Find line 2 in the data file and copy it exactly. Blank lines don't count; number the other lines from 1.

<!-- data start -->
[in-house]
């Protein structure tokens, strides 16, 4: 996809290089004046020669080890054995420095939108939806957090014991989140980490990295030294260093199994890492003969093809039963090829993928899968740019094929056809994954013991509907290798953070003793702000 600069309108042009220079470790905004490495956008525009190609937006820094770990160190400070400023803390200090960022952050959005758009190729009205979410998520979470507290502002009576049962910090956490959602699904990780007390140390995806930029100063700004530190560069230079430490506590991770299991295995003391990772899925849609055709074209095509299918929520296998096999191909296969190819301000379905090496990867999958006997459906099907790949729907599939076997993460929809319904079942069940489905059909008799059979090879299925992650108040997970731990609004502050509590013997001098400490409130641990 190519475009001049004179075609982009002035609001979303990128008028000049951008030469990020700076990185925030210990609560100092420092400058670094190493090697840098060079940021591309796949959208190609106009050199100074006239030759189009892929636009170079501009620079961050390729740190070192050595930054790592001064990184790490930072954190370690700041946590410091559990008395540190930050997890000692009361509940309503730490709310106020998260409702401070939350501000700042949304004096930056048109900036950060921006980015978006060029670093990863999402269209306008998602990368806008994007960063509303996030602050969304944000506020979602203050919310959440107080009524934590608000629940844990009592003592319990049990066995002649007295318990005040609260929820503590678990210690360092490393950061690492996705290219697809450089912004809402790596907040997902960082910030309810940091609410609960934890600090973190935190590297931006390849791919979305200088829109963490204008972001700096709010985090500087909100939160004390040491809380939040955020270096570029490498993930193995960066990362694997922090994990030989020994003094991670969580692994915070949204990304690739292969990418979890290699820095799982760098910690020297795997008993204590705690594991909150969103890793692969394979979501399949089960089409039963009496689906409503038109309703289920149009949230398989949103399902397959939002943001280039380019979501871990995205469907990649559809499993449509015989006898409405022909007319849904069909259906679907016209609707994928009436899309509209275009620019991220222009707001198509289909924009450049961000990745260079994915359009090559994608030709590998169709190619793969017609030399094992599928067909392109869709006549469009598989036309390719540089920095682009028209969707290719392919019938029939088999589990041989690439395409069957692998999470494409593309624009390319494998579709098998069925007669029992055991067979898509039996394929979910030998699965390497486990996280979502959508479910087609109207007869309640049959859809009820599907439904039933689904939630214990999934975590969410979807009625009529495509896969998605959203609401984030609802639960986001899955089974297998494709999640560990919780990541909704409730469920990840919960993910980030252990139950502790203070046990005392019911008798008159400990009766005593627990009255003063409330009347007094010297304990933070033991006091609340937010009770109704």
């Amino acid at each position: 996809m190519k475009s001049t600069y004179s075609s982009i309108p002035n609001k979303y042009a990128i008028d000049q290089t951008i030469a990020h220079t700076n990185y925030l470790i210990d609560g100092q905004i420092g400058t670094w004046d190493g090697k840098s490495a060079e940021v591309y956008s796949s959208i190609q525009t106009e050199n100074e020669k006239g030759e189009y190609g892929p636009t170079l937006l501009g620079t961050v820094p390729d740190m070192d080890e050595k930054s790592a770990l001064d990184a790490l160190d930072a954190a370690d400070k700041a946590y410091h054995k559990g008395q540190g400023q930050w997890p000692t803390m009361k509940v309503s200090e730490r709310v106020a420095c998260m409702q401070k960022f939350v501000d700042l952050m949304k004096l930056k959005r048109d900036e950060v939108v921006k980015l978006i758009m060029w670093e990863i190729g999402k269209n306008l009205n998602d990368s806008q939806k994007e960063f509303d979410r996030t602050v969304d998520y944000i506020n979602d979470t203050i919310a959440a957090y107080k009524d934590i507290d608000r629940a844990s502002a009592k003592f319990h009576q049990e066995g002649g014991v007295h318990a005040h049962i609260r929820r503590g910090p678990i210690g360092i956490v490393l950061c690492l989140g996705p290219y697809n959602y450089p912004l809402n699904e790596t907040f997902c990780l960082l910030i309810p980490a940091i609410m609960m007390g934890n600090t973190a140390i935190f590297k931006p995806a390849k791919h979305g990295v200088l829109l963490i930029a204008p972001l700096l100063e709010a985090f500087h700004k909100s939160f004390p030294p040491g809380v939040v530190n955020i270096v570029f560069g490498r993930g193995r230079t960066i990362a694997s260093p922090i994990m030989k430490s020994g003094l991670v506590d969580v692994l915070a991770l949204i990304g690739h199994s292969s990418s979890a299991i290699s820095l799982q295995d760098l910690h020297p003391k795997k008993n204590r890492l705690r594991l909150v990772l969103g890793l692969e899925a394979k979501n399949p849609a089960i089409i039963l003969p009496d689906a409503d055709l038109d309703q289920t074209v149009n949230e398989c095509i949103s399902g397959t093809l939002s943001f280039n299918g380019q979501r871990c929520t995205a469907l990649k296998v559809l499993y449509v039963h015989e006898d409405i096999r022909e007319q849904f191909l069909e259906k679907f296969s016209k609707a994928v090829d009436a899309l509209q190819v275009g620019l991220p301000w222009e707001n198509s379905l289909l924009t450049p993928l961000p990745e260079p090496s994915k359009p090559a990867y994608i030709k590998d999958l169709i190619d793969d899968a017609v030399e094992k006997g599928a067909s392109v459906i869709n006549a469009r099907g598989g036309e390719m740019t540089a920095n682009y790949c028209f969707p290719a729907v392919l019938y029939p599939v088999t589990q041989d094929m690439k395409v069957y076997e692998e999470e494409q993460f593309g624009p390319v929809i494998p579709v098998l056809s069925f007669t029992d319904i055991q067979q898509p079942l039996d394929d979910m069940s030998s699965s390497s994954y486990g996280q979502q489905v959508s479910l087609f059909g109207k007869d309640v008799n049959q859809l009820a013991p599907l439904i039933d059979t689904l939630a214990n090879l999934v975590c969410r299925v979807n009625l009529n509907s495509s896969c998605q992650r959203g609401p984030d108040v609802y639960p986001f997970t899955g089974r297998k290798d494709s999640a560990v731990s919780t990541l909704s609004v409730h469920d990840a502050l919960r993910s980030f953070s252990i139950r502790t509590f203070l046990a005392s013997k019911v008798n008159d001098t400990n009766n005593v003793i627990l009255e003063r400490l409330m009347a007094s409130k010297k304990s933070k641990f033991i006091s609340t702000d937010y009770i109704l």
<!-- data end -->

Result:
């Protein structure tokens, strides 16, 4: 996809290089004046020669080890054995420095939108939806957090014991989140980490990295030294260093199994890492003969093809039963090829993928899968740019094929056809994954013991509907290798953070003793702000 600069309108042009220079470790905004490495956008525009190609937006820094770990160190400070400023803390200090960022952050959005758009190729009205979410998520979470507290502002009576049962910090956490959602699904990780007390140390995806930029100063700004530190560069230079430490506590991770299991295995003391990772899925849609055709074209095509299918929520296998096999191909296969190819301000379905090496990867999958006997459906099907790949729907599939076997993460929809319904079942069940489905059909008799059979090879299925992650108040997970731990609004502050509590013997001098400490409130641990 190519475009001049004179075609982009002035609001979303990128008028000049951008030469990020700076990185925030210990609560100092420092400058670094190493090697840098060079940021591309796949959208190609106009050199100074006239030759189009892929636009170079501009620079961050390729740190070192050595930054790592001064990184790490930072954190370690700041946590410091559990008395540190930050997890000692009361509940309503730490709310106020998260409702401070939350501000700042949304004096930056048109900036950060921006980015978006060029670093990863999402269209306008998602990368806008994007960063509303996030602050969304944000506020979602203050919310959440107080009524934590608000629940844990009592003592319990049990066995002649007295318990005040609260929820503590678990210690360092490393950061690492996705290219697809450089912004809402790596907040997902960082910030309810940091609410609960934890600090973190935190590297931006390849791919979305200088829109963490204008972001700096709010985090500087909100939160004390040491809380939040955020270096570029490498993930193995960066990362694997922090994990030989020994003094991670969580692994915070949204990304690739292969990418979890290699820095799982760098910690020297795997008993204590705690594991909150969103890793692969394979979501399949089960089409039963009496689906409503038109309703289920149009949230398989949103399902397959939002943001280039380019979501871990995205469907990649559809499993449509015989006898409405022909007319849904069909259906679907016209609707994928009436899309509209275009620019991220222009707001198509289909924009450049961000990745260079994915359009090559994608030709590998169709190619793969017609030399094992599928067909392109869709006549469009598989036309390719540089920095682009028209969707290719392919019938029939088999589990041989690439395409069957692998999470494409593309624009390319494998579709098998069925007669029992055991067979898509039996394929979910030998699965390497486990996280979502959508479910087609109207007869309640049959859809009820599907439904039933689904939630214990999934975590969410979807009625009529495509896969998605959203609401984030609802639960986001899955089974297998494709999640560990919780990541909704409730469920990840919960993910980030252990139950502790203070046990005392019911008798008159400990009766005593627990009255003063409330009347007094010297304990933070033991006091609340937010009770109704």